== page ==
World Bank approves SA’s U$1 bln loan request for Eskom

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The World Bank has authorized a one-billion-dollar (approx R19 billion) loan to assist South Africa in dealing with its electricity issues.

The bank wants to support the country’s reforms to divide Eskom into three entities and transition to a low-carbon economy.

This comes as regular load shedding has hampered economic growth. However, analysts have different views on whether dividing Eskom into three separate entities will assist in solving the country’s power problems.

The World Bank believes that the government’s initiatives will have a positive impact on South Africans, the economy and the environment.

According to the bank, the loan will contribute to decreasing water and air pollution by reducing reliance on coal for electricity generation.

In 2019, the government promised to split Eskom into three entities encompassing: transmission, generation, and distribution.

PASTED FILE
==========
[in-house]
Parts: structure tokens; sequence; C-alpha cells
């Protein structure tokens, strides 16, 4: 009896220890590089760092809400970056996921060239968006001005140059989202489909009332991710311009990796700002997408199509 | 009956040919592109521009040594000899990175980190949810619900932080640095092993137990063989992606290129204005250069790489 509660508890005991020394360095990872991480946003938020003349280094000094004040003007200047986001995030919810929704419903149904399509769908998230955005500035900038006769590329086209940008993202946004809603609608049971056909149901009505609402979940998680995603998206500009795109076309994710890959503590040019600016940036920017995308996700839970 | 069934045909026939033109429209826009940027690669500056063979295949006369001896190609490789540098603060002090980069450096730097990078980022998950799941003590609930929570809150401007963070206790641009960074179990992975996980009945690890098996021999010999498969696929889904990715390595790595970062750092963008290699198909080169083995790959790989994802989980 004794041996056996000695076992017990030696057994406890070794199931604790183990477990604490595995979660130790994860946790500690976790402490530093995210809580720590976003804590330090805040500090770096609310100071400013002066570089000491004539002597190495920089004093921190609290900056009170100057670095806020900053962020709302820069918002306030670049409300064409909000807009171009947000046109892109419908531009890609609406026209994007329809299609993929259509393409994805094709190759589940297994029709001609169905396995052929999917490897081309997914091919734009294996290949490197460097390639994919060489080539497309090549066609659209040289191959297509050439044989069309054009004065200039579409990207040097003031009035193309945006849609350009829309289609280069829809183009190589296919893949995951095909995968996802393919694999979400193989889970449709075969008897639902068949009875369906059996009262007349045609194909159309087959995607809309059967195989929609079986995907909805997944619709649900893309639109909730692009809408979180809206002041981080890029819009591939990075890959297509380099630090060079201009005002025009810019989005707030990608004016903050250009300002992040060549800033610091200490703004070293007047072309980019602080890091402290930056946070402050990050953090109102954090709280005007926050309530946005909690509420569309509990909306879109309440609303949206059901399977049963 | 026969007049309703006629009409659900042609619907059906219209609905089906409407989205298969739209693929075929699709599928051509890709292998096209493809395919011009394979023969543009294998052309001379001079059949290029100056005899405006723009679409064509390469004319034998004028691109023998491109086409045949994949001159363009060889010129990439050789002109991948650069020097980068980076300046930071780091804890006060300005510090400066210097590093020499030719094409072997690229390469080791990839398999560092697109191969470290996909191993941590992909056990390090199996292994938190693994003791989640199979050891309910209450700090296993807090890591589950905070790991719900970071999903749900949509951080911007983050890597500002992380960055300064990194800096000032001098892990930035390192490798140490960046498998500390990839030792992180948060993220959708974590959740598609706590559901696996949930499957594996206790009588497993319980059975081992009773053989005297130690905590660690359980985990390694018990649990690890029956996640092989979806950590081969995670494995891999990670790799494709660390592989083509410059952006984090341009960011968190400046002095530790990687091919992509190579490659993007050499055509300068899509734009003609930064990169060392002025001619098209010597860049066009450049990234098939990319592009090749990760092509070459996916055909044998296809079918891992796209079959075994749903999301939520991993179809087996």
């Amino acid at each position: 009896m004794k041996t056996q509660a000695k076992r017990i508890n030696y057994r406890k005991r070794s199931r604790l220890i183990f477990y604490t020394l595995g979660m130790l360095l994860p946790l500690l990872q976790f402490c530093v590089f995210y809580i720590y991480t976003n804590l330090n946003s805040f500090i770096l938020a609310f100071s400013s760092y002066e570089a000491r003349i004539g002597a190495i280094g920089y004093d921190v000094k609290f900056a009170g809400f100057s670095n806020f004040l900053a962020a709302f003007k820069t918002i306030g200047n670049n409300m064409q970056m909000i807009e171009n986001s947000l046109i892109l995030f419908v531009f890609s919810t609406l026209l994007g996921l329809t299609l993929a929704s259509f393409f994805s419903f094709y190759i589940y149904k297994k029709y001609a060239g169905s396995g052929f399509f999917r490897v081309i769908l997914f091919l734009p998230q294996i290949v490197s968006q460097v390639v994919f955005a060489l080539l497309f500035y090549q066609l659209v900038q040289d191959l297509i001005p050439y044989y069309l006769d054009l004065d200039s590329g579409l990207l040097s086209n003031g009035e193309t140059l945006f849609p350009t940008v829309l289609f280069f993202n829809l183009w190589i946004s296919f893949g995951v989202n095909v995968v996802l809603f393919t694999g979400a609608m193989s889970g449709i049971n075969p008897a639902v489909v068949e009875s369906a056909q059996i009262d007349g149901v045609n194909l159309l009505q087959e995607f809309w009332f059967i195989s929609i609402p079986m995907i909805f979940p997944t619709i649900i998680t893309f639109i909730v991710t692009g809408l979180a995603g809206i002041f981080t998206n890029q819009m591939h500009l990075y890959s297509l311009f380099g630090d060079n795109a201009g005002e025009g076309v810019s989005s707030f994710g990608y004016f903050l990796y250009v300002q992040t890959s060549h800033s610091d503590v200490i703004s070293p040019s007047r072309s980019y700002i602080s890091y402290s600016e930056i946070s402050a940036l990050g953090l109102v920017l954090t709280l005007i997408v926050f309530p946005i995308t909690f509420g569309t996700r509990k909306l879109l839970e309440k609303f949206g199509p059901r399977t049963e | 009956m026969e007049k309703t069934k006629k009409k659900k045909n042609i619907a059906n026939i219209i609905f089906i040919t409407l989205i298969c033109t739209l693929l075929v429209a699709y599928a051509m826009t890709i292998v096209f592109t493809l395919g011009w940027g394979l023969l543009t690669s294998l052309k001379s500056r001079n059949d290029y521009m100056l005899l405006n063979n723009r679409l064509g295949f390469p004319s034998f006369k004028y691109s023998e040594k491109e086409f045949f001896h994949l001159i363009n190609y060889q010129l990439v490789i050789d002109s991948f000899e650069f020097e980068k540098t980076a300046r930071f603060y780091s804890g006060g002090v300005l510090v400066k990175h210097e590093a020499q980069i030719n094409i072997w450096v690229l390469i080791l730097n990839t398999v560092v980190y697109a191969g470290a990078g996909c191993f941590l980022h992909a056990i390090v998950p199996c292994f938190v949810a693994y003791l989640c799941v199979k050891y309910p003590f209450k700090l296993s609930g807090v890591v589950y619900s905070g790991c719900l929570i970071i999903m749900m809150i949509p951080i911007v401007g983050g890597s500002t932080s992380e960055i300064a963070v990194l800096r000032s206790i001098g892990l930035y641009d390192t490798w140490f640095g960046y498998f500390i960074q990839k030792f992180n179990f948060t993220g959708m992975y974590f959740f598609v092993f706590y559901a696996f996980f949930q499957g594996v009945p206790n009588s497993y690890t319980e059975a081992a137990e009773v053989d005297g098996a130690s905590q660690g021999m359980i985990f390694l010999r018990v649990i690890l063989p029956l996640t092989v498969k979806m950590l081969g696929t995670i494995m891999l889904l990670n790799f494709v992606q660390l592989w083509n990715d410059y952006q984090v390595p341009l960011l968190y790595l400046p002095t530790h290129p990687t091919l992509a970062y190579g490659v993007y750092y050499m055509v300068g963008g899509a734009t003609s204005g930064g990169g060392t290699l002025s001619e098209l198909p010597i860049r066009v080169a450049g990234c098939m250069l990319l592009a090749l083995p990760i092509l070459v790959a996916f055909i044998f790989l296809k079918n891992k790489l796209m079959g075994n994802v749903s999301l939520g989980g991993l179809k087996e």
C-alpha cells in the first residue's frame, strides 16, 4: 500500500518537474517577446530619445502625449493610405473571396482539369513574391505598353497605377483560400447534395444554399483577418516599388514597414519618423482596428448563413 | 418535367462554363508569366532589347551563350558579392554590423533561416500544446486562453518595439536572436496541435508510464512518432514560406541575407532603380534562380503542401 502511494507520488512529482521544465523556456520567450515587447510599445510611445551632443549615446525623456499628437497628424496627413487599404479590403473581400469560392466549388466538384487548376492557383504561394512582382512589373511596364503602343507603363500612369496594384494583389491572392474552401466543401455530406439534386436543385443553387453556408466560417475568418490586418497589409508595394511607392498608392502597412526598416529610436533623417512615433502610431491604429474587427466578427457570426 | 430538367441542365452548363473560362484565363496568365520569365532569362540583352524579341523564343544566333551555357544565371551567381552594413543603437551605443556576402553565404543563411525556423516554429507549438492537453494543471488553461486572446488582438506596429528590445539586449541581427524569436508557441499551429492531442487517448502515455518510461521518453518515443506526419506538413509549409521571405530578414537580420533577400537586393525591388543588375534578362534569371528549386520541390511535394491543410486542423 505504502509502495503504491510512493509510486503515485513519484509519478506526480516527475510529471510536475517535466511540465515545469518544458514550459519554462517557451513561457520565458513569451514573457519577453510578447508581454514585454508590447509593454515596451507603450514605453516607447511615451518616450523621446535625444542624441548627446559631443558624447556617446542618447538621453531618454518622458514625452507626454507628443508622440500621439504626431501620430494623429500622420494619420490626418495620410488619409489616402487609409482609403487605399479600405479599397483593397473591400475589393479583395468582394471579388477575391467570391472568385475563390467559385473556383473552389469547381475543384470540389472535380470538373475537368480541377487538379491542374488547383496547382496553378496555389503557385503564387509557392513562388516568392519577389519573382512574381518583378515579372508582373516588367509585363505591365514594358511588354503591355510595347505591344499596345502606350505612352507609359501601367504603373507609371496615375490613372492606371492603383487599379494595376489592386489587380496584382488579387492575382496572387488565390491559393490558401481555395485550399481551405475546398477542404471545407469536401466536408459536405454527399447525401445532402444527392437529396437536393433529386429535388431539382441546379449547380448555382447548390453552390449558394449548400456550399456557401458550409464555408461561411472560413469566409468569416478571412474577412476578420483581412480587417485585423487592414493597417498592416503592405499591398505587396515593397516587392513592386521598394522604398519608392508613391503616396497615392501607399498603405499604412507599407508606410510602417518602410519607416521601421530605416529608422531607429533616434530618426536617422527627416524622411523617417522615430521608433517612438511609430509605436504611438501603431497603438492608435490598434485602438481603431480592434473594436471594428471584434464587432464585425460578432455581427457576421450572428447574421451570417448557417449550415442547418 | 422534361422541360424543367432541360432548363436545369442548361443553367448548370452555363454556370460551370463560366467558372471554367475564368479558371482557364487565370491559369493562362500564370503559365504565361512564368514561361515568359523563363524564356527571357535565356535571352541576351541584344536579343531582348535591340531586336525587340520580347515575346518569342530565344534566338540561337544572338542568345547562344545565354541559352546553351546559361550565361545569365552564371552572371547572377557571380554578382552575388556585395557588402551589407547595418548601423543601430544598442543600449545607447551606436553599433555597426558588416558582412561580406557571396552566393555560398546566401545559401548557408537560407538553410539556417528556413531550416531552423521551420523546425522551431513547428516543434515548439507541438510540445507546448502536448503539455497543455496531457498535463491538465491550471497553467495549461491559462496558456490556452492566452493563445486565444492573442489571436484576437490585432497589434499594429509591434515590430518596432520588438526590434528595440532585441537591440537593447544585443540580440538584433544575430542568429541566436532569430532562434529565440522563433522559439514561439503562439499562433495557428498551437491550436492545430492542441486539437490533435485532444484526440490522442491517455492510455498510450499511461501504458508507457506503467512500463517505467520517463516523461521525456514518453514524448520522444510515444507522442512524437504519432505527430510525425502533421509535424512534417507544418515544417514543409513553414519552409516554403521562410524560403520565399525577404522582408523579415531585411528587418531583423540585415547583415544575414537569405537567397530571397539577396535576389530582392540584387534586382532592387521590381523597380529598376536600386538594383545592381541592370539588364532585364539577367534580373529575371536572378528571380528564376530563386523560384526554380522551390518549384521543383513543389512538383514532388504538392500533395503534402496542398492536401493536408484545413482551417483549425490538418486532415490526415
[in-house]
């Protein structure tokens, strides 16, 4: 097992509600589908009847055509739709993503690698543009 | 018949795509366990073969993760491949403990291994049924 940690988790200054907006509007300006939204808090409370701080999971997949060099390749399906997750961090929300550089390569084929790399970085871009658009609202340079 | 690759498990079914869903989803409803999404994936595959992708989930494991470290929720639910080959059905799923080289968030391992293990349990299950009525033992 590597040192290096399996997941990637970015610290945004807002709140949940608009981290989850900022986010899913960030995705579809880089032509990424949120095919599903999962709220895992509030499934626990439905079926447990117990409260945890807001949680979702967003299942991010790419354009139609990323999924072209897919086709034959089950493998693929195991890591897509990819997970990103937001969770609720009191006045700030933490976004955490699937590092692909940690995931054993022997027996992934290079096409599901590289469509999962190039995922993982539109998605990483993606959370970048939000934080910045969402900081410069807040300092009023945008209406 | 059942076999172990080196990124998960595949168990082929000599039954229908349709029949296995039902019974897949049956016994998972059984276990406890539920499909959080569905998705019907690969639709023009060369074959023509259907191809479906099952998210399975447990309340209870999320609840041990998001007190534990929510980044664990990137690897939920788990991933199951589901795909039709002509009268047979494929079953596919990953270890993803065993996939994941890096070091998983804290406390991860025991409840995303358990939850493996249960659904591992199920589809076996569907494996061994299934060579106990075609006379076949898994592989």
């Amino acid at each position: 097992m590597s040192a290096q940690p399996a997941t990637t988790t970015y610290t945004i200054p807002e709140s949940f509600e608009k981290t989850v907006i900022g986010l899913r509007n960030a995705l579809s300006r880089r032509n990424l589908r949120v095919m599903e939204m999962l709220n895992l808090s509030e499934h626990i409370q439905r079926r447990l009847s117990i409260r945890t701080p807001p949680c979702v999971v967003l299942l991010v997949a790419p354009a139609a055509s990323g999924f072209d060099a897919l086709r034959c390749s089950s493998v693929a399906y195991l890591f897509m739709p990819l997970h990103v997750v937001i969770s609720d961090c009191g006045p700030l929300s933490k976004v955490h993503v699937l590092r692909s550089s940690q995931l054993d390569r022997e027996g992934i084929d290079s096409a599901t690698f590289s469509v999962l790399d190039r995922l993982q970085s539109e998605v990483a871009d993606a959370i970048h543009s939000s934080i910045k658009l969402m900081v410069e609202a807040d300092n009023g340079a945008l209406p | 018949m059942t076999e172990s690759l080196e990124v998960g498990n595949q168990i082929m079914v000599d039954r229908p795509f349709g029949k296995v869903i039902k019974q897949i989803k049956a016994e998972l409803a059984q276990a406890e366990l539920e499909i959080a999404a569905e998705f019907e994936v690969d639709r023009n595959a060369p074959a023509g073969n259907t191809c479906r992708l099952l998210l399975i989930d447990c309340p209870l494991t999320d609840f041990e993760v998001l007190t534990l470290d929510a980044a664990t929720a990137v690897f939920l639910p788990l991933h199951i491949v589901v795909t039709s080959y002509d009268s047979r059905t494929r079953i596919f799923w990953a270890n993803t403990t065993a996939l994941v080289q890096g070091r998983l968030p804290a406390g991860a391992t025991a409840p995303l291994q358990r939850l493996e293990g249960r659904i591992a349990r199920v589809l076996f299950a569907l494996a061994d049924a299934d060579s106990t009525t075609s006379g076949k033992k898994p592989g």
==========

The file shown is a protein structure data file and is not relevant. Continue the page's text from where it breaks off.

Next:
Monique le Roux, energy expert at the CSIR explains, “Splitting Eskom will help Eskom in the long run and will enable private generation to be connected to the network to create IPPs. I think the biggest factor to consider when looking at the one-billion-dollar loan is whether the money will be spent appropriately or there will be corruption. I think people are naturally hesitant when large sums of money are received by the government.”

Economists say receiving financial assistance from the World Bank is a viable option, provided that South Africa can secure favorable, low-interest rates. Government took on a R254-billion debt in February this year to rescue Eskom.

Jannie Rossouw, a visiting professor at Wits Business School explains, “Borrowing from the World Bank can be a good idea if we get concessionary interest rate and I would want assurance that the money would not be stolen and I would want to see the conditions of the loan. I cannot understand why these conditions can’t be published for public scrutiny.”

Analysts agree that South Africa’s best solution to address the electricity crisis is to grant the private sector the opportunity to increase electricity production.

However, their perspectives vary on whether dividing Eskom into three distinct entities will effectively mitigate the electricity issue.